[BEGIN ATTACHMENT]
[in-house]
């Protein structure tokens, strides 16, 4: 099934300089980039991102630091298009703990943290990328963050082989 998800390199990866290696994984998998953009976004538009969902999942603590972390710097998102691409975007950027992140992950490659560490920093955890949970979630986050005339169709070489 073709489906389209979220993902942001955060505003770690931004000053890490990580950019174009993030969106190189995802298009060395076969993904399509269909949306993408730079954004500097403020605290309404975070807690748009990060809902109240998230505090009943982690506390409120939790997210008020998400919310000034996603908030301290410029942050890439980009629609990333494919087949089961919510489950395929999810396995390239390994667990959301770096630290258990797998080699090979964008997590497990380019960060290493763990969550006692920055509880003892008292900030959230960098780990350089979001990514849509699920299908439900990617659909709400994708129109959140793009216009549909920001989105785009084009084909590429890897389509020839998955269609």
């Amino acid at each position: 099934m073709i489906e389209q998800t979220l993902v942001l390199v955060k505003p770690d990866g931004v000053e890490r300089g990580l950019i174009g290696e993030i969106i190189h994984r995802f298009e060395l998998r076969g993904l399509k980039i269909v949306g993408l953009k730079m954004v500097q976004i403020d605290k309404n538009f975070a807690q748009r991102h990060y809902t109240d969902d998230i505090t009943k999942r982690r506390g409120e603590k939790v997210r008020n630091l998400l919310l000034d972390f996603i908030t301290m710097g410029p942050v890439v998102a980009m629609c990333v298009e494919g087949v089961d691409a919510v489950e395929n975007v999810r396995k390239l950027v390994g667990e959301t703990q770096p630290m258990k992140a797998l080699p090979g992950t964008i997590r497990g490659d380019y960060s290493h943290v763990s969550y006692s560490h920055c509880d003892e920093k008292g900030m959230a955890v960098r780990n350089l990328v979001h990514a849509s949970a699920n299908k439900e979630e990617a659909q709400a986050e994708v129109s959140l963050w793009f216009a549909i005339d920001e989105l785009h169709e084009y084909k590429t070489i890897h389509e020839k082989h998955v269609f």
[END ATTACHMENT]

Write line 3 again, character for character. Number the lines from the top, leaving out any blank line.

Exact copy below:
């Amino acid at each position: 099934m073709i489906e389209q998800t979220l993902v942001l390199v955060k505003p770690d990866g931004v000053e890490r300089g990580l950019i174009g290696e993030i969106i190189h994984r995802f298009e060395l998998r076969g993904l399509k980039i269909v949306g993408l953009k730079m954004v500097q976004i403020d605290k309404n538009f975070a807690q748009r991102h990060y809902t109240d969902d998230i505090t009943k999942r982690r506390g409120e603590k939790v997210r008020n630091l998400l919310l000034d972390f996603i908030t301290m710097g410029p942050v890439v998102a980009m629609c990333v298009e494919g087949v089961d691409a919510v489950e395929n975007v999810r396995k390239l950027v390994g667990e959301t703990q770096p630290m258990k992140a797998l080699p090979g992950t964008i997590r497990g490659d380019y960060s290493h943290v763990s969550y006692s560490h920055c509880d003892e920093k008292g900030m959230a955890v960098r780990n350089l990328v979001h990514a849509s949970a699920n299908k439900e979630e990617a659909q709400a986050e994708v129109s959140l963050w793009f216009a549909i005339d920001e989105l785009h169709e084009y084909k590429t070489i890897h389509e020839k082989h998955v269609f």